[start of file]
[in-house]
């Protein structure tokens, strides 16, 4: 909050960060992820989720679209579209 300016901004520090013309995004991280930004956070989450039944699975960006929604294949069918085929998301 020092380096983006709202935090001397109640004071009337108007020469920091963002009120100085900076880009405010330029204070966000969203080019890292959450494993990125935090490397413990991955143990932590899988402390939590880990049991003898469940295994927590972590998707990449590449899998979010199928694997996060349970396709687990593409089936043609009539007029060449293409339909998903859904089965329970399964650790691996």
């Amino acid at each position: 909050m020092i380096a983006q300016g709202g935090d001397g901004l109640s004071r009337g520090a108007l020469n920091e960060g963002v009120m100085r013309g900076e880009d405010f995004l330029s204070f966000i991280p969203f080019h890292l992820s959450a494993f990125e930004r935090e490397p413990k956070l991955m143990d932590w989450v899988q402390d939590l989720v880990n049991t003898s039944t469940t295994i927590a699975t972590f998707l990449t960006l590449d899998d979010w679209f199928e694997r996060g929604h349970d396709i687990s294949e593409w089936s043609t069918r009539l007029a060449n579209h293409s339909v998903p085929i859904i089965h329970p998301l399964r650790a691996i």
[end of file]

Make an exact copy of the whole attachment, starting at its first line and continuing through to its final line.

[in-house]
């Protein structure tokens, strides 16, 4: 909050960060992820989720679209579209 300016901004520090013309995004991280930004956070989450039944699975960006929604294949069918085929998301 020092380096983006709202935090001397109640004071009337108007020469920091963002009120100085900076880009405010330029204070966000969203080019890292959450494993990125935090490397413990991955143990932590899988402390939590880990049991003898469940295994927590972590998707990449590449899998979010199928694997996060349970396709687990593409089936043609009539007029060449293409339909998903859904089965329970399964650790691996």
């Amino acid at each position: 909050m020092i380096a983006q300016g709202g935090d001397g901004l109640s004071r009337g520090a108007l020469n920091e960060g963002v009120m100085r013309g900076e880009d405010f995004l330029s204070f966000i991280p969203f080019h890292l992820s959450a494993f990125e930004r935090e490397p413990k956070l991955m143990d932590w989450v899988q402390d939590l989720v880990n049991t003898s039944t469940t295994i927590a699975t972590f998707l990449t960006l590449d899998d979010w679209f199928e694997r996060g929604h349970d396709i687990s294949e593409w089936s043609t069918r009539l007029a060449n579209h293409s339909v998903p085929i859904i089965h329970p998301l399964r650790a691996i």